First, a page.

# The End of the Bottle

--

At my doctor’s direction, I take a vitamin D supplement everyday. Specifically, I take two pills everyday. Each bottle is supposed to have 360 pills. So on each day there should be an even number of pills in the bottle and on the last day, there should be exactly two for me to take. This time, when I got to the end of the bottle, there was only one. Did I make a mistake and not take two each day, or did the bottle come with an incorrect number of pills?

There were two assumptions that led to my expectation that there would be two pills instead of one left on the last day. One assumption was that I took exactly two pills each day with no loss. The other assumption was that the bottle did indeed have exactly 360 pills to start. At least one of these assumptions must have been false to have led to the outcome of one pill on the last day. It is regrettably impossible to know which one. That means my question is impossible to answer, at least with total certainly. I could try to predict the likelihood of each scenario.

There are ways that I could estimate the probability that the bottle did not originally have 360 pills. The manufacturer themself may have data on this. I’m not sure how much they care about the error of being plus or minus a few pills in a 360 pill bottle. I would guess that they fill the bottles by weight, which should be fairly accurate, but it’s unclear how accurate the bottler should aim to be. A quantity +/- 1 would certainly be unacceptable in, say, a dozen eggs, but it’s more conceivably okay in a 360 pill bottle. Who would notice, besides me?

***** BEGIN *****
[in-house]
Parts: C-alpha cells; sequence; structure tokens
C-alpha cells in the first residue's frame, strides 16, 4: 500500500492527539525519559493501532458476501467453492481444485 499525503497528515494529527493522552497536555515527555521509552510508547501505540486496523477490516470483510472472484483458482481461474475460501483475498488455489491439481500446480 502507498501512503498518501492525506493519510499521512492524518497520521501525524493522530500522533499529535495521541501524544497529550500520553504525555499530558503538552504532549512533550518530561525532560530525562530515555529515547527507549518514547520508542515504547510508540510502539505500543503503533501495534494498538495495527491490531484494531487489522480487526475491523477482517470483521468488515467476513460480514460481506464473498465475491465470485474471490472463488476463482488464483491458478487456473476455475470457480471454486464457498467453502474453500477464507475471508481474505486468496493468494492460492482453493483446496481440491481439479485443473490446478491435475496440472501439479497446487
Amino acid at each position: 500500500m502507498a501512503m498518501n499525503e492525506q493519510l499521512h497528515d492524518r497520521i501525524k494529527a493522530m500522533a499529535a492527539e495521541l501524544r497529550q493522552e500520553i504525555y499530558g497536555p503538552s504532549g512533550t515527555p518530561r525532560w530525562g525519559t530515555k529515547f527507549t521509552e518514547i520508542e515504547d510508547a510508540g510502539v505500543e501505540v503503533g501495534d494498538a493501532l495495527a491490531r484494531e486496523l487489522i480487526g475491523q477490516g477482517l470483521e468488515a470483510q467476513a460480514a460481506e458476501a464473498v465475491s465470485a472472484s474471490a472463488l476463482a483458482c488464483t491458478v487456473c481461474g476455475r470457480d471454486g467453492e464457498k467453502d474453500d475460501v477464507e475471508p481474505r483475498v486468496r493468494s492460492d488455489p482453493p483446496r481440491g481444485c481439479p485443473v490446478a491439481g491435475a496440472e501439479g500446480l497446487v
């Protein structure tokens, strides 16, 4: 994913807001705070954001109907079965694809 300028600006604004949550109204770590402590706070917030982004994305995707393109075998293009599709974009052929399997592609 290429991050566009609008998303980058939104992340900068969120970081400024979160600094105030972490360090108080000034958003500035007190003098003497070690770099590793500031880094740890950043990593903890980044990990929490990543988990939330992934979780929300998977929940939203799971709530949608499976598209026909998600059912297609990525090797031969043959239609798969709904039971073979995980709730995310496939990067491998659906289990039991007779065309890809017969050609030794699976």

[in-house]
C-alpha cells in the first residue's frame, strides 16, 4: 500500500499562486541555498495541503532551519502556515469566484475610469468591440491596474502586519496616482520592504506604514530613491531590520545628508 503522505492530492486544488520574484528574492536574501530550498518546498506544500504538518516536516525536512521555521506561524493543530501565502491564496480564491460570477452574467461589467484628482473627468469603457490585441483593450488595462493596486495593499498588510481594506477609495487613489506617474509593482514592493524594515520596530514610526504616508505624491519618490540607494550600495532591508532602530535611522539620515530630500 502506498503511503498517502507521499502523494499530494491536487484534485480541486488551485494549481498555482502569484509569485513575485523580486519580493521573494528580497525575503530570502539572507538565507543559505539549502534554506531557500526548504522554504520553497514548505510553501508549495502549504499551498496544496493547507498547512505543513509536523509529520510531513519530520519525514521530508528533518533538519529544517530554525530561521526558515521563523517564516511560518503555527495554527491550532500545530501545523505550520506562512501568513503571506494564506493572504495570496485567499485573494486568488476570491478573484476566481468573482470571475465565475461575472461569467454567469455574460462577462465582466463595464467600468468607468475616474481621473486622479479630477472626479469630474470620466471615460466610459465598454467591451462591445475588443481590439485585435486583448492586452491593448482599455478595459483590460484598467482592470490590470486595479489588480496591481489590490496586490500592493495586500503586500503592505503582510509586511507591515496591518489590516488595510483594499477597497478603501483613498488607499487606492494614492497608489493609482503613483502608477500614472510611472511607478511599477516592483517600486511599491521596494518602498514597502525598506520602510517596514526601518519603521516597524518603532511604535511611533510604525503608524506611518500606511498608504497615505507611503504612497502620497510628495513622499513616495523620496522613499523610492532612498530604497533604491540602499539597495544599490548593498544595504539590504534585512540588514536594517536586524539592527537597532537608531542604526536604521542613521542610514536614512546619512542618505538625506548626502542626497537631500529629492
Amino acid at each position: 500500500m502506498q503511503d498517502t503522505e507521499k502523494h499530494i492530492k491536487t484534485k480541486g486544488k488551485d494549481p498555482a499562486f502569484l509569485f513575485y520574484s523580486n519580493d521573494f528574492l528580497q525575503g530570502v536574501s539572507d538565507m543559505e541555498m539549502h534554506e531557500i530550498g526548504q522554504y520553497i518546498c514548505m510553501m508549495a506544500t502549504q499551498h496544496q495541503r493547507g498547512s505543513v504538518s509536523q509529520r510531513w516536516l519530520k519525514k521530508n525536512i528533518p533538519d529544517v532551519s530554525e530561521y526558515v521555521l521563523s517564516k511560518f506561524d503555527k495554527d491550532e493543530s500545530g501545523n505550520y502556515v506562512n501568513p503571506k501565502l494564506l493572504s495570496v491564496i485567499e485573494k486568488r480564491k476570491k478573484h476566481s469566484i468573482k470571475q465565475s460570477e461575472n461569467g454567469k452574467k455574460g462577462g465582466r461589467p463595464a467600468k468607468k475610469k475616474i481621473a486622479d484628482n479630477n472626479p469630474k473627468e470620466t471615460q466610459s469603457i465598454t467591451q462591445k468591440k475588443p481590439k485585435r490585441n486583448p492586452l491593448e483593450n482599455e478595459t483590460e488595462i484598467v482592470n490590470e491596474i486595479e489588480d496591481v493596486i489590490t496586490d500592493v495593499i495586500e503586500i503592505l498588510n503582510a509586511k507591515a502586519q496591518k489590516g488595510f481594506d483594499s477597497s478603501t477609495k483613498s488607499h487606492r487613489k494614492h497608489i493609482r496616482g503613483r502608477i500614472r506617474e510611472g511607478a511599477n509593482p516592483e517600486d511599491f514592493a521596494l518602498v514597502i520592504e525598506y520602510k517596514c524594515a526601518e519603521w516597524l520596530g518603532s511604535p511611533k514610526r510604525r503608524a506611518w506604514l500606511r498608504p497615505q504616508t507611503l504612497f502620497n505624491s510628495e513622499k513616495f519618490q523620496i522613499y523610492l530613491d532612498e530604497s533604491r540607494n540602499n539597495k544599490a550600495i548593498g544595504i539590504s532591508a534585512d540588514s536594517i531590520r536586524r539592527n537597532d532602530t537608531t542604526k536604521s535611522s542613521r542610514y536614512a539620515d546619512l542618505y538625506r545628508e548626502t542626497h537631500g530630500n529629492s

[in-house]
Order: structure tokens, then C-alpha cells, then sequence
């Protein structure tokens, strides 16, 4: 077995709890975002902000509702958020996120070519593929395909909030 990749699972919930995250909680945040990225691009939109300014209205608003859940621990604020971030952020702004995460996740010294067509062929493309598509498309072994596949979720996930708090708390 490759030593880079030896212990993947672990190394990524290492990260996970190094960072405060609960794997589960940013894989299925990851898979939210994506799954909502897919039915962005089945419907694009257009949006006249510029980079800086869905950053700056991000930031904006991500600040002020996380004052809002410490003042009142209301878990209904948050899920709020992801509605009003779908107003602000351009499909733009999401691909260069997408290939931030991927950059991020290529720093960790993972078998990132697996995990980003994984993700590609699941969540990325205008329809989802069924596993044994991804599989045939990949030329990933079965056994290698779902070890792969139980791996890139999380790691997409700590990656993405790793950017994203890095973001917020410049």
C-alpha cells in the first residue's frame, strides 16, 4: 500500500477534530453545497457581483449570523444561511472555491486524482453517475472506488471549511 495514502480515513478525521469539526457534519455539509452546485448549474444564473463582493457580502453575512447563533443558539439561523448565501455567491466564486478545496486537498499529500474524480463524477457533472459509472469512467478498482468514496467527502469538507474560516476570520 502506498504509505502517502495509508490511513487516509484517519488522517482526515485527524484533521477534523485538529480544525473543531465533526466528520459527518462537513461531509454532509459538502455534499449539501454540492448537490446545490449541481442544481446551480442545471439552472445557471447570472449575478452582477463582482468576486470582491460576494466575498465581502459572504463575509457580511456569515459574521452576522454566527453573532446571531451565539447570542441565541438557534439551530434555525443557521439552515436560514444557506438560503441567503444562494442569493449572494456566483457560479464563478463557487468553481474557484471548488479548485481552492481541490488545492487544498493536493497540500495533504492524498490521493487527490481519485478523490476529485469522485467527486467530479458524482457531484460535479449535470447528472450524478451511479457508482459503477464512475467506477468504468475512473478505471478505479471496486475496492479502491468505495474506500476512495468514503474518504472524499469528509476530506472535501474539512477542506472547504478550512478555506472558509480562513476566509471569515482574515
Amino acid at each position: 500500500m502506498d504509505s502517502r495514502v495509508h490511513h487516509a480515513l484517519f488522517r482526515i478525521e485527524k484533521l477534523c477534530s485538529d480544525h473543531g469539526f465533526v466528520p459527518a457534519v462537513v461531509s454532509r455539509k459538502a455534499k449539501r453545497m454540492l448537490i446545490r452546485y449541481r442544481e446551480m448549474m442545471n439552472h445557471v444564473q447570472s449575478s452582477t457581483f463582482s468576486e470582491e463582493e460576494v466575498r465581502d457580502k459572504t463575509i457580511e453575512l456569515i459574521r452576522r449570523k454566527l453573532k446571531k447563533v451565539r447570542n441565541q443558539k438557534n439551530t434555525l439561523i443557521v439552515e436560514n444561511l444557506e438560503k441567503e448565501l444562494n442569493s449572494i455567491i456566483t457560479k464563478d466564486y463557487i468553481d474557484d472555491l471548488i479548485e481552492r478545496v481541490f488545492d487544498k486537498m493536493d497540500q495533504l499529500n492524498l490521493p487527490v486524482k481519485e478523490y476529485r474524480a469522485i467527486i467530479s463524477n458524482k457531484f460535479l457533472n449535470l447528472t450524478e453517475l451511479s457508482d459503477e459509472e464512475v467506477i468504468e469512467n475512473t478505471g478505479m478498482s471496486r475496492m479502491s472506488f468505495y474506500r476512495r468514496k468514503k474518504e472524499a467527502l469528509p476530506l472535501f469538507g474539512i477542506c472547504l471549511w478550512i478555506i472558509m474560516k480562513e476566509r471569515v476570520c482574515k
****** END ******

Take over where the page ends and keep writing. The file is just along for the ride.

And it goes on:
Even if the manufacturer had the data on this based on their own internal random sampling, I’m not sure they’d share it, so I would probably have to buy a large sample of bottles and have them counted myself to make a determination as to whether incorrect quantities are a common occurrence. Though even if I were to do this, which would be very impractical, I’d still only have a probability that my bottle had the incorrect amount. I still might have made an error.

It’s much harder to think of how to quantify the odds that I made an error. There’s an observer of tracking bias if I were to try to log or track whether I do indeed take two pills each day. And then there’s the chance that even if I do accurately log consuming two pills each day that at some point I accidentally drop or lose one without realizing. The more I think about it, the more striking it is to realize just how hard it is to estimate whether I made some kind of mistake or if the bottle just had the wrong number of pills, post-facto.

If I really wanted to be sure of the cause of error, though, it would be simple to design a process to avoid this in the future. I would get multiple scales of very high precision and weight and manually count a few bottles to understand the relationship between weight and the number of pills in a bottle. If the weight is consistent, weight would be an excellent way to check each new bottle and make sure it has the correct number of pills. Given that baseline, I would know that if I end up with one pill at the end of the bottle, the error was most likely mine.

If the manufacturers are indeed prone to selling bottles with the wrong number of pills, this would also help keep them on tabs. As it is, lacking a such a system, they have plausible deniability, and that itself would allow mistakes to perpetuate. I doubt that anyone cares about this enough to make it worth doing this, but it is fun to consider the interplay between knowledge, certainty, incentives, and actions. And, costs notwithstanding, I would find it satisfying to know with certainty.